Many legacy technology vendors will also talk about API’s. However, in those cases, they are tightly coupled to all other layers of the architecture and do not provide the right level of flexibility to build user journeys that matter to your customers. API-first is different because it is designed in a decoupled way to accommodate as many possible user journeys.
API-first within digital banking is a game-changer because it means that commoditised components can be combined with unique features created by your organisation, providing unlimited flexibility to have the digital banking layer behave as desired.
“Cloud’ has been a massively overused term for some time. In reality, almost any software can be put into the cloud. However, the primary advantages of modern, genuinely cloud-native technologies are elastic scaling, continuous deployment and high availability. To utilise these significant benefits, the code needs to be created natively to take advantage of this. Hence, a genuine MACH architecture means ‘cloud native’, not just cloud-ready.
Cloud has been slower in uptake in financial services globally, owing to complexities around issues like data residency and coverage from the leading public cloud providers. Happily, though, the global coverage is now significant, and I haven’t seen a case where a public cloud couldn’t work globally in the last two years. Today, the public Cloud market is as competitive as ever before. New regional cloud providers are joining the game, addressing the unique challenges of individual markets.
The headless architecture component of MACH separates the front end (user interface) from the back end (business logic and data). This decoupling enables banks to create a highly customisable and flexible user experience – critical in today’s environment. It’s important to remember that the previous generation of off-the-shelf and white-label solutions do not allow for creating unique experiences or capabilities, forcing banks to adhere to restricted features and design systems.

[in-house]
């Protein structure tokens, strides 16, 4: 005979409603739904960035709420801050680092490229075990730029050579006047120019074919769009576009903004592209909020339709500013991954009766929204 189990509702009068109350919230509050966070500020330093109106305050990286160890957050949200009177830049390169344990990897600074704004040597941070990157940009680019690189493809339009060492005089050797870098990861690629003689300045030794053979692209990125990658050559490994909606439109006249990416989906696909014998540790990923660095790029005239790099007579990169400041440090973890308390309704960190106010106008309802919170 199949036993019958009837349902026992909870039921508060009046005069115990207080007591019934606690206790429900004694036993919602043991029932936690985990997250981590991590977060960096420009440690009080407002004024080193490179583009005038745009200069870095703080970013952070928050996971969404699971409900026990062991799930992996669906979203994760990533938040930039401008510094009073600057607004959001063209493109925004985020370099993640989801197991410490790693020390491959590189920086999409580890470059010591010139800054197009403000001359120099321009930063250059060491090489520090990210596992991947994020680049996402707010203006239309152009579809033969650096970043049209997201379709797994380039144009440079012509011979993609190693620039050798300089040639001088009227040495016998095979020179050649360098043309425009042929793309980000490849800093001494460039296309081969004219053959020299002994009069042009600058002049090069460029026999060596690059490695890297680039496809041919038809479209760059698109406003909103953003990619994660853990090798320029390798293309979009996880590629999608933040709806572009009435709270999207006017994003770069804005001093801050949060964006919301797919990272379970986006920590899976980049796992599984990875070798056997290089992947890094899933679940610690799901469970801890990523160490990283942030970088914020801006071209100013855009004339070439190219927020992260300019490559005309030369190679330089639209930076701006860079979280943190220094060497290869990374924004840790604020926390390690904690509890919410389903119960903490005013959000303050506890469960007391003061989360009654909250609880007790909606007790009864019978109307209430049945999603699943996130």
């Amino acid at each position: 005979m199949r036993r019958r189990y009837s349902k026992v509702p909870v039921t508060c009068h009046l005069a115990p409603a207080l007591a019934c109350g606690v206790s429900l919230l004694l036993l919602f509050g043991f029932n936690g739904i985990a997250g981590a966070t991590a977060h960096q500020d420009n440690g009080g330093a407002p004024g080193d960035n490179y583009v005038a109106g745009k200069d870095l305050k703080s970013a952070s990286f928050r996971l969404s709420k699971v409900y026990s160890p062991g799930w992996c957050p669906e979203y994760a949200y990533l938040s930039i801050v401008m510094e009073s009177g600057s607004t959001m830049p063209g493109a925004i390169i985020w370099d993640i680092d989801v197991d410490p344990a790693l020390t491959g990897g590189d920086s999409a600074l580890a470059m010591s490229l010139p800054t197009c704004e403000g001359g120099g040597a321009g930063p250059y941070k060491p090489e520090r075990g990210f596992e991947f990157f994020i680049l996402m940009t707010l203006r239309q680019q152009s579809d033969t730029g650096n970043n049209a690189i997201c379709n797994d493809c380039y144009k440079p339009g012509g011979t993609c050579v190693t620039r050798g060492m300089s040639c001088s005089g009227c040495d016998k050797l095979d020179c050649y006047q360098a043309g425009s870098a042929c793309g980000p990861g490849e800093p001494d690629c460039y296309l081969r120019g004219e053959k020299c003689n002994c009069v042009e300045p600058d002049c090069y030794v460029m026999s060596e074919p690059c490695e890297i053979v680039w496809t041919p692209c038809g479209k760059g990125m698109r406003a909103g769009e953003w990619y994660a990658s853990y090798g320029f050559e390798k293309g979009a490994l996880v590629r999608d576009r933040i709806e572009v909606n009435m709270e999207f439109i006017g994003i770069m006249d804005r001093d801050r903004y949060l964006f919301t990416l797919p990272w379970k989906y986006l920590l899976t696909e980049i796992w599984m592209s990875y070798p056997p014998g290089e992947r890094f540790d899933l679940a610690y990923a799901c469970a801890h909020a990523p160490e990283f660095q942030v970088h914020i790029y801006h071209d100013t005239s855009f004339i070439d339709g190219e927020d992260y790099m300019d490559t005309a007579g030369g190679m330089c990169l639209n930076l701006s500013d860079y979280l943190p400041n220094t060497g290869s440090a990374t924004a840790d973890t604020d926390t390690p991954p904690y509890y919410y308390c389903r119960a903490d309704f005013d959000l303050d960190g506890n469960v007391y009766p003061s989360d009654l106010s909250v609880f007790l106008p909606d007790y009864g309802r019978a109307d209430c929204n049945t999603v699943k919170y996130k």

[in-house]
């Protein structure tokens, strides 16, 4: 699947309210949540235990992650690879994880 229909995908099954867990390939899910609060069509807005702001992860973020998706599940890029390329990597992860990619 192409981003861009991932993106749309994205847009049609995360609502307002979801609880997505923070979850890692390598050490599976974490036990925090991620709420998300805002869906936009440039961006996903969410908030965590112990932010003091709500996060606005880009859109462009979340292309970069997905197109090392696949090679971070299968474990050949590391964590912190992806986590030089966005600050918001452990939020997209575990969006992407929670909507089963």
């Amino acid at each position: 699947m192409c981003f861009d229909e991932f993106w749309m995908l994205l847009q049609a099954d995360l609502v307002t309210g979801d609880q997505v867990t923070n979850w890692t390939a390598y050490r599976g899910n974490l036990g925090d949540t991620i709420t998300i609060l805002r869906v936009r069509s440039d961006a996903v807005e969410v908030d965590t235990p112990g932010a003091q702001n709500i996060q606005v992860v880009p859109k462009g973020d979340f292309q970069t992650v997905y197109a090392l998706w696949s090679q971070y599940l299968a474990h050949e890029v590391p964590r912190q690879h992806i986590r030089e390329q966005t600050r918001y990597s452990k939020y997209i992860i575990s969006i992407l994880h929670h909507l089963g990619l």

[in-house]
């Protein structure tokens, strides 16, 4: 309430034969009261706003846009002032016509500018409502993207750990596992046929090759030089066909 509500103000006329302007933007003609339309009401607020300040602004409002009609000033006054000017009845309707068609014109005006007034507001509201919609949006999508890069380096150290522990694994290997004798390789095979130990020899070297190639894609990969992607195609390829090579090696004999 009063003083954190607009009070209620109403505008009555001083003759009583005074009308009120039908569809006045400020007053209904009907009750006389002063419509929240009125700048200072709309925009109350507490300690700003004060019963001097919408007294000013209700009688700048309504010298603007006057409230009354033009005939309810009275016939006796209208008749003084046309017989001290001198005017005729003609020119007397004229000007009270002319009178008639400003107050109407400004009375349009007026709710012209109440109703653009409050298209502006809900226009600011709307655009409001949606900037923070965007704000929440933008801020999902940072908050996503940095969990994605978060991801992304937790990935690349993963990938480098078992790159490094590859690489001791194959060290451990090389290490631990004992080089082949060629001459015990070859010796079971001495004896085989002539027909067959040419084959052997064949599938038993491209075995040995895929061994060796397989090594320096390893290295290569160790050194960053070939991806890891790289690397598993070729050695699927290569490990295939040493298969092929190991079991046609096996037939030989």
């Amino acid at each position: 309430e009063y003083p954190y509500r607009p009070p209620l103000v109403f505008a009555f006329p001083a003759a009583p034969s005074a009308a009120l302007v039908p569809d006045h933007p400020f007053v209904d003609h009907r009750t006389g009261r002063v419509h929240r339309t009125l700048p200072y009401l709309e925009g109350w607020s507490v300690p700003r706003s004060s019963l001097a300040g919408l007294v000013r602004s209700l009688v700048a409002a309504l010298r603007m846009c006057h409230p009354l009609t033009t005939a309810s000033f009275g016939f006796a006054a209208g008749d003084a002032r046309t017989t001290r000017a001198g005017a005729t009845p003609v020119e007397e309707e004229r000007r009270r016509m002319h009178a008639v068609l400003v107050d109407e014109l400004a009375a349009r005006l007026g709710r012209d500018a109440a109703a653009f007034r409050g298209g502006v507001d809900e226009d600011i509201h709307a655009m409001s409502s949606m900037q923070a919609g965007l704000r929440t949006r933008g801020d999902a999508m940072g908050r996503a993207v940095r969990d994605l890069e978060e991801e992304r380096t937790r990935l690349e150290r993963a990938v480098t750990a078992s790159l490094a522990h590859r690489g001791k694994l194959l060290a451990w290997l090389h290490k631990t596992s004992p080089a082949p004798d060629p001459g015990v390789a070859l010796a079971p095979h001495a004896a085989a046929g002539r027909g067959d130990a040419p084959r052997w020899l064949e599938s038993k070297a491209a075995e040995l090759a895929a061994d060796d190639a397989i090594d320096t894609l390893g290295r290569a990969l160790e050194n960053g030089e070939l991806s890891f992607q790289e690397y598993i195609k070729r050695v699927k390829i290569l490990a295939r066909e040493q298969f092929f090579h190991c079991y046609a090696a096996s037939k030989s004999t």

Creating a seamless and user-friendly experience is essential for banking web and mobile apps, but success as a digital business isn’t a sprint. It’s a marathon.
Rapid and sustained innovation and feature releases are the currency of success in the digital world. The age-old questions of when to buy and build are still relevant. However, ‘how’ businesses build capabilities is now as important as ‘what’ they build. Short-term thinking and architectural short-cuts will cost you dearly later on.
With its headless and modular design, MACH architecture allows banks to focus on improving the user experience without being constrained by the limitations of a highly-coupled system. Banks can continuously iterate on the user interface, making it more intuitive and responsive. They can also integrate cutting-edge features like AI-driven chatbots and embedded wealth solutions to provide customers with convenient and efficient interactions.
In the era of digital banking, MACH architecture stands out as the paradigm for creating web and mobile apps that meet the rapidly evolving needs of customers and the broader banking industry.
Plumery is the first fully MACH-compliant digital banking platform. It is suited for ambitious digital businesses that want to leverage the speed of pre-built capabilities without compromising their ability to quickly build additional features or create unique and differentiated user interfaces.
MACH might not be for everyone, but if you’re considering adopting a MACH approach to creating or modernising your digital banking solution, Plumery is here to help and ensure the adoption journey is seamless.